Satellite Image Processing Made Simple

Nikita Marwaha Kraetzig

Working with satellite imagery can mean hours of finding the type of data you need, then figuring out the steps to process it. Satellite imagery can be hard to read and use because of the many formats that it can come in. Typically, you’ll need to process it so that it’s analysis-ready. Correcting, enhancing, classifying. There’s a lot to it. Could we make this a bit easier?

Our core philosophy is usability. We’re dedicated to simplifying your geospatial workflows. That’s why we’re continuously releasing new UP42 processing blocks on the marketplace. Blocks are units of datasets and algorithms, wrapped up and ready to be added to your workflows. Essentially: they’re building blocks for your workflows.

While our partners bring you easy access to datasets such as Sentinel-5P and Pléiades, and analytics algorithms such as object detection and vegetation monitoring — our data team builds basic processing tools. We’ve got pansharpening, vectorization, data type conversion, and much more. Our aim? To make processing imagery as effortless as can be.

By covering the processing blocks, we’re leaving room for you to focus on extracting specific insights using other blocks on the marketplace.

You’ve been able to access UP42 blocks since we launched in August, but because they’re so useful we think they deserve a special mention.

Here’s a roundup of our latest processing blocks:

Raster CRS Conversion

This processing block converts image data to different coordinate reference systems (CRS) to the given EPSG code. By default, it converts the CRS to the best fitting UTM zone projection of the input footprint. It does this by taking an input, applying a CRS transformation process, and returning the EPSG code for consumption and analysis.

Raster CRS Conversion Before: An example image in CRS EPSG: 4326. After: The same image in CRS UTM Zone.


Our vectorization block creates vector files in GeoJSON from raster files in GeoTIFF format. It lets you group together pixels of a raster image with the click of a button. Use this when you’re looking at two or more visually different landscapes — such as land, water, and desert for example.

Vectorization is a great way to explore your imagery quickly. You could even use it as a way to do generic change detection — by spotting changes in clusters over time.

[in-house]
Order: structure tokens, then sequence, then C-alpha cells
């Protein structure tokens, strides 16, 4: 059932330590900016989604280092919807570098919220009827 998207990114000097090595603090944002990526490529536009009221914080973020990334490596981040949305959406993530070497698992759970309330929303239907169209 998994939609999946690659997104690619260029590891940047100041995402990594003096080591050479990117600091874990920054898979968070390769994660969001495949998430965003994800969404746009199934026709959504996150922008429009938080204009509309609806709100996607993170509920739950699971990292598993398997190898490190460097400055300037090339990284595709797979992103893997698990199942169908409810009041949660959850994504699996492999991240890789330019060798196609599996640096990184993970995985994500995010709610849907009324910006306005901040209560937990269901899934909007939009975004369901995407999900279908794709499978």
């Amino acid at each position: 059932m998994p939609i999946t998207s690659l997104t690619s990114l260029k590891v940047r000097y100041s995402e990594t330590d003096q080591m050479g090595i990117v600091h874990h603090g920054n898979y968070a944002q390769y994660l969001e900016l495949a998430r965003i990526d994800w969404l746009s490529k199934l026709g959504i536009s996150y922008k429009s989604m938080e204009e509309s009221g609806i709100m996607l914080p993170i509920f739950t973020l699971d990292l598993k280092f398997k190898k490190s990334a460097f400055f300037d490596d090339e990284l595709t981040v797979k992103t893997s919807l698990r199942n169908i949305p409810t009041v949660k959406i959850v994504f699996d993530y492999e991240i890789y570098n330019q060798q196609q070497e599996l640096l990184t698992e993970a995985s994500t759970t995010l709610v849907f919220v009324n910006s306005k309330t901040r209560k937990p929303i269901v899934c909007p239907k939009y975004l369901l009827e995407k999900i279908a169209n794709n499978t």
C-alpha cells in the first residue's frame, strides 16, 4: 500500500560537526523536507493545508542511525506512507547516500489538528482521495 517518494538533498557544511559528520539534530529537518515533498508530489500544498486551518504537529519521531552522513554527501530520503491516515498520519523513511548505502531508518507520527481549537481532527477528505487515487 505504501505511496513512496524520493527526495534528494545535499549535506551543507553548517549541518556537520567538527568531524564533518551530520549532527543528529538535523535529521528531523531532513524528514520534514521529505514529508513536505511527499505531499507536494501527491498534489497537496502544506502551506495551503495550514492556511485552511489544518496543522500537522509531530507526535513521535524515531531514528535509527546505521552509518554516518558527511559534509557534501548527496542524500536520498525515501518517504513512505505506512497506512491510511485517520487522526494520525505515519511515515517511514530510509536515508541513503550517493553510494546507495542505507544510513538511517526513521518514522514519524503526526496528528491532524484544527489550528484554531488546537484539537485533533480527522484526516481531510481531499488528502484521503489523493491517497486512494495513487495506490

Vectorizing raster into GeoJSON Above: This block vectorizes rasters into GeoJSON format.

Sharpening Filter

This block applies an unsharpened masking filter algorithm to enhance the sharpness of a raster image. There are three possible sharpening strength options to choose from — depending on the level of crisp that you’re looking for.

The source code is published as Free Software/Open Source (MIT License) and can be found here.

Sharpening filter Above: This block enhances the sharpness of a raster image by applying an unsharp mask filter algorithm.

K-means Clustering

K-means clustering one of the simplest and most popular unsupervised classification algorithms. This block gives you quick classification results on-demand. It clusters pixel values and groups data points together, letting you discover underlying patterns.

This block is free and its source code is available here.

K-Means clustering.

A few favorites

Our Pan-sharpening block upscales all the bands of the Pléiades Download block to 0.5m resolution and all the bands of the Spot Download block to 1.5m resolution. This pan-sharpened data can then be fed into our NDVI block to generate 0.5m and 1.5m resolution NDVI data for Pléiades and Spot.

Our DIMAP -> GeoTIFF Conversion block is capable of converting a variety of input data formats and types into other common formats — making them ready for consumption and analysis.

The humans behind UP42 processing blocks

Of course, none of this would be possible without a wonderful team. So, a big shout out to the entire team of engineers, scientists and product managers who continuously create and open source processing blocks.

We’re sure there are many more processing steps that you’d like to spend less time on. Share your ideas with us, tweet @UP42Official or comment in the GitHub repo. We’re interested in making it easy to do everything from land cover classification to cloud masking (coming soon). We look forward to continuing to make UP42 a useful place to create geospatial products.

If you’re interested in applying machine learning to geospatial workflows, head to our careers page — we’re always looking to talk to passionate people.

To use UP42 processing blocks, visit our marketplace where they are listed alongside partner algorithms.

Nikita Marwaha Kraetzig

Content & Social Media Marketing Manager at UP42

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